Some Facts About Business Bankruptcy

Some facts about business bankruptcy.

Some facts about business bankruptcy.

Every year, entrepreneurs declare bankruptcy. You may have to deal with it one day or one of your customers, partners or suppliers. In either case, the following information could be very useful to you!

This article was written according to the laws and information from a book, 8th Edition, and is intended as a simplified summary of the laws surrounding bankruptcy.

First, let’s define what bankruptcy is; a legal process, which can be voluntary or forced. We declare bankruptcy in insolvency, that is to say when our liabilities (debts) exceed our assets (assets) and it is no longer possible to pay our creditors.

The proposal

The proposal

If you can no longer pay your debts, you can offer your creditors a proposal for debt relief. This proposal aims to establish new repayment terms with them, so you can get through your debts and save the business.

This proposal may spread your repayments over a longer period and/or reduce what you need to repay. Moreover, when we say that a company has gone into bankruptcy protection, it is because it has filed a notice of intention, which announces its intention to make a proposal to its bankruptcy.

Creditors at first glance, it may seem uninteresting for creditors to accept such a proposal, but it is important to understand that if the company declares bankruptcy, they risk receiving even less than what you offer them, or even nothing at all.. For the proposal to be adopted, it must be accepted by the majority of creditors.

On the other hand, if your business is a corporation, is bankrupt, insolvent or in the process of being liquidated and the amount of the claim is more than $ 5 million, you can make an arrangement to your creditors, pursuant to the Companies’ Creditors Arrangement Act. This arrangement is similar to the proposal, with the difference that you will not automatically face bankruptcy in the event of a refusal by your creditors.



If your creditors do not accept the proposal (or the arrangement), or if you yourself believe that such an agreement is not desirable, then you will face bankruptcy. In the case of voluntary bankruptcy, you must file a deed of assignment of all your seizable property for the benefit of your creditors, which includes your assets and debts, among other things. One of your creditors may also force you into bankruptcy if he can show that you have committed an act of bankruptcy.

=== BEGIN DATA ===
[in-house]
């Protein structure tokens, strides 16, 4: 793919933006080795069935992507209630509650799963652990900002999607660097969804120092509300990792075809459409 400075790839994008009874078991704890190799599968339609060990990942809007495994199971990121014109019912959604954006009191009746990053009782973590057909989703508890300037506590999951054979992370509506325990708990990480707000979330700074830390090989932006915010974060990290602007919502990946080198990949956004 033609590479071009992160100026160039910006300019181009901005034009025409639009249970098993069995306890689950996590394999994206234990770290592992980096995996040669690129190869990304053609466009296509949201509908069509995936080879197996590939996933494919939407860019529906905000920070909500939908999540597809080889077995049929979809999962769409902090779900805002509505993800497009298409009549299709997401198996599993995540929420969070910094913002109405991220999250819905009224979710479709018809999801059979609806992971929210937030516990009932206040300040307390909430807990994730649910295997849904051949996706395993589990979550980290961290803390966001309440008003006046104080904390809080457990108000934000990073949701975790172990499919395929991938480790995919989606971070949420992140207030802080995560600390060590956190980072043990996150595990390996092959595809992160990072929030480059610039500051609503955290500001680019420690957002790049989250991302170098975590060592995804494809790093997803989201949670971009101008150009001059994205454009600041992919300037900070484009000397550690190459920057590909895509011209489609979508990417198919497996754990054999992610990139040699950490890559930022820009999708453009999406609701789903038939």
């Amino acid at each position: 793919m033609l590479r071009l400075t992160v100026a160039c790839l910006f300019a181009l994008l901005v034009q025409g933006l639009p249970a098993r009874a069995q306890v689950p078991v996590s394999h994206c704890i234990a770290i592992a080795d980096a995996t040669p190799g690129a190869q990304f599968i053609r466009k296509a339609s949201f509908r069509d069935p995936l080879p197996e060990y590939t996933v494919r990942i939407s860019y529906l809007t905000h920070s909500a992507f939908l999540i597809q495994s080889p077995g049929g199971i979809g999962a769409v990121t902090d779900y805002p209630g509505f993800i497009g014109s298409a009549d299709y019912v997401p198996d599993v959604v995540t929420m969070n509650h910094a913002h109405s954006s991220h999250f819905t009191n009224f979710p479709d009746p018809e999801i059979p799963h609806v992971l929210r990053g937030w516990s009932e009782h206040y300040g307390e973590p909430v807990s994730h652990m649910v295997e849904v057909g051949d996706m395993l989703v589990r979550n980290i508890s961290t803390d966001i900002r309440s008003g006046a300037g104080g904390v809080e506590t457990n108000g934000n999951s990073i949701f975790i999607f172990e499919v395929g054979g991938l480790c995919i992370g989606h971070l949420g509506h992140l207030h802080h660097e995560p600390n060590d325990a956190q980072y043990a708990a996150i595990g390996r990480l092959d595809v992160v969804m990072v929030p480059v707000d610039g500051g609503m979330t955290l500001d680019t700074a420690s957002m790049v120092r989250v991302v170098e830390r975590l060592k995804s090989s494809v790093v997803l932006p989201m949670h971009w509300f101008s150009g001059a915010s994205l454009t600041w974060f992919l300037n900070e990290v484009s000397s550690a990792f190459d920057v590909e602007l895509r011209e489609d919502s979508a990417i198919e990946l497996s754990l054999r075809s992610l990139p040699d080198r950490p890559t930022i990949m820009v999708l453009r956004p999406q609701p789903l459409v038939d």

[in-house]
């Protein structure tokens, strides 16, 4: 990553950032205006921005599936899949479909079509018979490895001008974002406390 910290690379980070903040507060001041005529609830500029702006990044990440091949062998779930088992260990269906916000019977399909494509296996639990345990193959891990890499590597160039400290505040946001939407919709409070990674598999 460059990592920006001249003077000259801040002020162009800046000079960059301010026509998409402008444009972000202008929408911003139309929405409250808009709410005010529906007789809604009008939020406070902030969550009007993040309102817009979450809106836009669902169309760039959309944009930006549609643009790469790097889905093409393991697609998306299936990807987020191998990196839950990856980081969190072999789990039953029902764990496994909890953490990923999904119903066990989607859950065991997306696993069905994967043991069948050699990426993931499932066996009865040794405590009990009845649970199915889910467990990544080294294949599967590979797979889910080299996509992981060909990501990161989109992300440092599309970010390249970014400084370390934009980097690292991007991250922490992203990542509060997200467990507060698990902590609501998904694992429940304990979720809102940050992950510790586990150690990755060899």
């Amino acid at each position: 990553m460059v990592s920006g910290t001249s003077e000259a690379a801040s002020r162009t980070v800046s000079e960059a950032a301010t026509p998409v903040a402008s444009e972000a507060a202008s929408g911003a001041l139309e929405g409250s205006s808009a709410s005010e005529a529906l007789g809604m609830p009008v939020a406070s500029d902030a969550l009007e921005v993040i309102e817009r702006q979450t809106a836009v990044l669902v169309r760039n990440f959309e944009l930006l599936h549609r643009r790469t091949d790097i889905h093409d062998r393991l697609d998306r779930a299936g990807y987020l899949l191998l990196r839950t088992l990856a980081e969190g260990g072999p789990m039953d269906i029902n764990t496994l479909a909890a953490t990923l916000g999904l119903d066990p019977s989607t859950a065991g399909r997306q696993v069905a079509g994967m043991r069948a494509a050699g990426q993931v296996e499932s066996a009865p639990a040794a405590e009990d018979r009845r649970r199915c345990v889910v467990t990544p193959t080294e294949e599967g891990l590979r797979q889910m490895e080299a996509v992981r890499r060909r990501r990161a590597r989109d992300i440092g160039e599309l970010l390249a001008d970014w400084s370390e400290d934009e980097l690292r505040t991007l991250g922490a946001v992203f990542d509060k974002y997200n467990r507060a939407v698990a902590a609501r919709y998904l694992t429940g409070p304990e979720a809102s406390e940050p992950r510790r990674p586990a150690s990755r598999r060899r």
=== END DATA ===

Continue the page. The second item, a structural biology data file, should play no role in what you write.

The trustee, the union, the representative

The trustee is a professional who will take care of your file and will distribute your assets between your creditors in order to wipe out as much as possible your debts. It can also intervene in case of proposal concordataire as advisor.

Types of creditors

All creditors do not have the same rights. Indeed, some will have to be reimbursed in priority on others and this, whatever you will. This is particularly important to know because if a company owes you money, and owes it to many others, it is your place in the ranks of the creditors that will ensure that you will be able to review or not your money, in case of bankruptcy.

Secured creditors are not affected by the bankruptcy since they hold collateral on the receivables and so they can take back these collaterals (grab you) to pay themselves back. They are the ones who hold your mortgage, for example, or a guarantee on your property, like a car.

The first to be reimbursed in bankruptcy is the preferred creditors. These are the trustee’s fees and legal fees incurred by the bankruptcy, the employees to whom you owe unpaid wages, unpaid food allowances of the last year, municipal taxes other than land and unpaid rents if you rent premises.

The ordinary creditors are all the other creditors and they will be paid, if there is money, in proportion to the debts you owe them.

Deferred creditors, on the other hand, are usually tied to the bankrupt (spouse or children) and as they must be paid only after everyone has received his due, he usually receives nothing.

And after?

And after?

Once the trustee has seized all the property he is entitled to take to pay off your creditors, you will be released from all your debts, with the exception of alimony and student loans. Some exceptions may interfere, but generally, you will be free nine months after the date of your bankruptcy and you will receive a certificate that guarantees it.


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